Here in the U.S., many Americans consider football to be the manliest of manly sports. But that's because they don't know rugby, the full-contact sport that is played without those wimpy helmets and pads. Concussions, broken bones, torn ligamentif you're not ready to rumble, consider another sport.
Rugby has become increasingly popular in the U.S. in recent years, and gay athletes in particular have embraced it, with gay teams springing up in many major urban areas.
One such team is the Fog, San Francisco's predominantly gay rugby team. RealJock.com sat down with Drew Guenzer, member of the Fog, to talk more about rugby the sport, getting involved, experiencing homophobia while playing straight teams ("If you call me 'faggot' I'll knock you down even harder"), and memories of fallen 9/11 hero Mark Bingham.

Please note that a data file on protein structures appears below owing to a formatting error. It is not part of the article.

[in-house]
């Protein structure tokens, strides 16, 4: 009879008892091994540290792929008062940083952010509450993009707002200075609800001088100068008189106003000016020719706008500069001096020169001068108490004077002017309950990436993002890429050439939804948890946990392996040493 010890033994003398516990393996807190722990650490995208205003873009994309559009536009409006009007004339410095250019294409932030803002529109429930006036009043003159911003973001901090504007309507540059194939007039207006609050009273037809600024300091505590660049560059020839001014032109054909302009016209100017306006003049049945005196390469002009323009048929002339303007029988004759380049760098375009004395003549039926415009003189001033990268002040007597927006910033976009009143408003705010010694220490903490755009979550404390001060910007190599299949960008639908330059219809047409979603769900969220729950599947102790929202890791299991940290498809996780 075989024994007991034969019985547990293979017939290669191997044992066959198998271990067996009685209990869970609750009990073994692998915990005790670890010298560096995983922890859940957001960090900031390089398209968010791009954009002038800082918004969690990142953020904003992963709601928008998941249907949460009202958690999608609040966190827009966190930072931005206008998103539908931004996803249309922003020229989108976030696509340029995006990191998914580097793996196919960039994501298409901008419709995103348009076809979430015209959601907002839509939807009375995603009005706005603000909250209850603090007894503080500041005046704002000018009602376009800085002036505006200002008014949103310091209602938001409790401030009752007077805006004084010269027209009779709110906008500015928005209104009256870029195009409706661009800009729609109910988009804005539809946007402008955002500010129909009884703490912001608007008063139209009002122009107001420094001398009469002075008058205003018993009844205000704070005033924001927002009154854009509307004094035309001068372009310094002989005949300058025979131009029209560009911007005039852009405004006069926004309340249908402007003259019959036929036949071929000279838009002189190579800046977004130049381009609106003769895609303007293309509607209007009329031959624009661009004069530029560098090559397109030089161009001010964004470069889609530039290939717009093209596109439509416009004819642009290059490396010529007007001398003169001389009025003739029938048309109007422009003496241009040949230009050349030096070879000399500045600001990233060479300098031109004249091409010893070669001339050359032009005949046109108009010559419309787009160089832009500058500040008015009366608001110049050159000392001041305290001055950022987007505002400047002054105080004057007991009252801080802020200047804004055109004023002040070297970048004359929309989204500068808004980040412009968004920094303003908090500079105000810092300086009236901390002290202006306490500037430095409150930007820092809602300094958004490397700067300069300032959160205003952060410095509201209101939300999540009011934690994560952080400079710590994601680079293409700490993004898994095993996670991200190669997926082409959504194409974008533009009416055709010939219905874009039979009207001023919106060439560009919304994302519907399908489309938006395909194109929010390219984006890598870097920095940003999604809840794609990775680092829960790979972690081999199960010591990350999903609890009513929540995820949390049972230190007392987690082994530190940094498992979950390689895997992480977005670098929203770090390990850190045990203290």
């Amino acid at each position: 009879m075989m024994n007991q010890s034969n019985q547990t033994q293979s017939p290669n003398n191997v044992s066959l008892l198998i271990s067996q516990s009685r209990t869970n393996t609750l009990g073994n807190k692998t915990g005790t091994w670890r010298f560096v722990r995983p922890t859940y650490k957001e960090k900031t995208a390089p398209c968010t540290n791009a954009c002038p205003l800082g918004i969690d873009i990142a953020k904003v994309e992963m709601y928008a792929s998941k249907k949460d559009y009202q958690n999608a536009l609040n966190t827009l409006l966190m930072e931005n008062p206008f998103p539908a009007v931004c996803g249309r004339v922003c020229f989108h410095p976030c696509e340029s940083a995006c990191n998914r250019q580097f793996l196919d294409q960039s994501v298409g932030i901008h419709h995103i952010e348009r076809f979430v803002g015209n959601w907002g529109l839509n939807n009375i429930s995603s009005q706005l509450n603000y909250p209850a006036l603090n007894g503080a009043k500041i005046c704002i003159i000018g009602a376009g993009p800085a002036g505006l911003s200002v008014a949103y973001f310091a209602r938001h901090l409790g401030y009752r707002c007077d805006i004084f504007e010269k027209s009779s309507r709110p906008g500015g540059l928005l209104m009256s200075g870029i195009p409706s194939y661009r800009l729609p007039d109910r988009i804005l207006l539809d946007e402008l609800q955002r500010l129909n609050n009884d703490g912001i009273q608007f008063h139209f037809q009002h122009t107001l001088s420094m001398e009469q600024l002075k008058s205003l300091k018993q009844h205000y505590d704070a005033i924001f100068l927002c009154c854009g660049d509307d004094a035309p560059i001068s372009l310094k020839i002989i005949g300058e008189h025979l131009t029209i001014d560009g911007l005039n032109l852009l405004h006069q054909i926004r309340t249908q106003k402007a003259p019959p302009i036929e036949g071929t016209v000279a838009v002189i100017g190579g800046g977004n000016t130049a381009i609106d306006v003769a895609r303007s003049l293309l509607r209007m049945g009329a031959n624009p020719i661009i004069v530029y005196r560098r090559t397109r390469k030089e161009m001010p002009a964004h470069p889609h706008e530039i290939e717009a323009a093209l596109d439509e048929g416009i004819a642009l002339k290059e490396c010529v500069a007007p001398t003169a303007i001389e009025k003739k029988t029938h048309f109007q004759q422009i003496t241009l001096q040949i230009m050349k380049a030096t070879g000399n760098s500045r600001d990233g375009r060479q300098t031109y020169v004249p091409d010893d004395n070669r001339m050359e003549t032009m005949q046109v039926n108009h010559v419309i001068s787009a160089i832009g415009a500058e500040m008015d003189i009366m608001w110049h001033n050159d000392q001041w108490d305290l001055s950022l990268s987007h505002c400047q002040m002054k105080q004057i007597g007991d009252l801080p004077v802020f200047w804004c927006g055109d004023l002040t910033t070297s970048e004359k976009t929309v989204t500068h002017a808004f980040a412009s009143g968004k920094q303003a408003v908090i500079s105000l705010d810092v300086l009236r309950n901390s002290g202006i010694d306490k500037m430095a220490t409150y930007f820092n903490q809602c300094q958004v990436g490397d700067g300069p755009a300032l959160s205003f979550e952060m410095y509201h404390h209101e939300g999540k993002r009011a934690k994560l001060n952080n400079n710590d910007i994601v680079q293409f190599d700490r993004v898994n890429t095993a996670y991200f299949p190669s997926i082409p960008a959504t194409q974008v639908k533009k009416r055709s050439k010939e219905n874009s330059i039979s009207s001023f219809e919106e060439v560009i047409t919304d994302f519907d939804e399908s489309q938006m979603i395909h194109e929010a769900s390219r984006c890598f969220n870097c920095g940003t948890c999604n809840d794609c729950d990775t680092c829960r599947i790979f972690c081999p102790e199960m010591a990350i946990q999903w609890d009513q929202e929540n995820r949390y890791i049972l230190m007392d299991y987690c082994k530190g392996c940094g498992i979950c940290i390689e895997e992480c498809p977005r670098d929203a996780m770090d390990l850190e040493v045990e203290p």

What is the history of the Fog?
The Fog was started in 2000, when a group of gay athletes came together and decided they would really like to find a space where they could be gay and athletes at the same timeand really integrate those two parts of their personalities. Right now we have about 120 members.
But why rugby?
Well, we knew how to play rugby. [Laughs] There's another reason and that is historically rugby is a very diverse sportit's pretty open to everyone. Also, the fact is, ruby in the United States is kind of under the radar. We also had a larger mission, which was to develop a space where people who usually weren't involved in sports, for whatever reason, could feel safe and could feel welcome, to get involved with the team and find a place in athletics.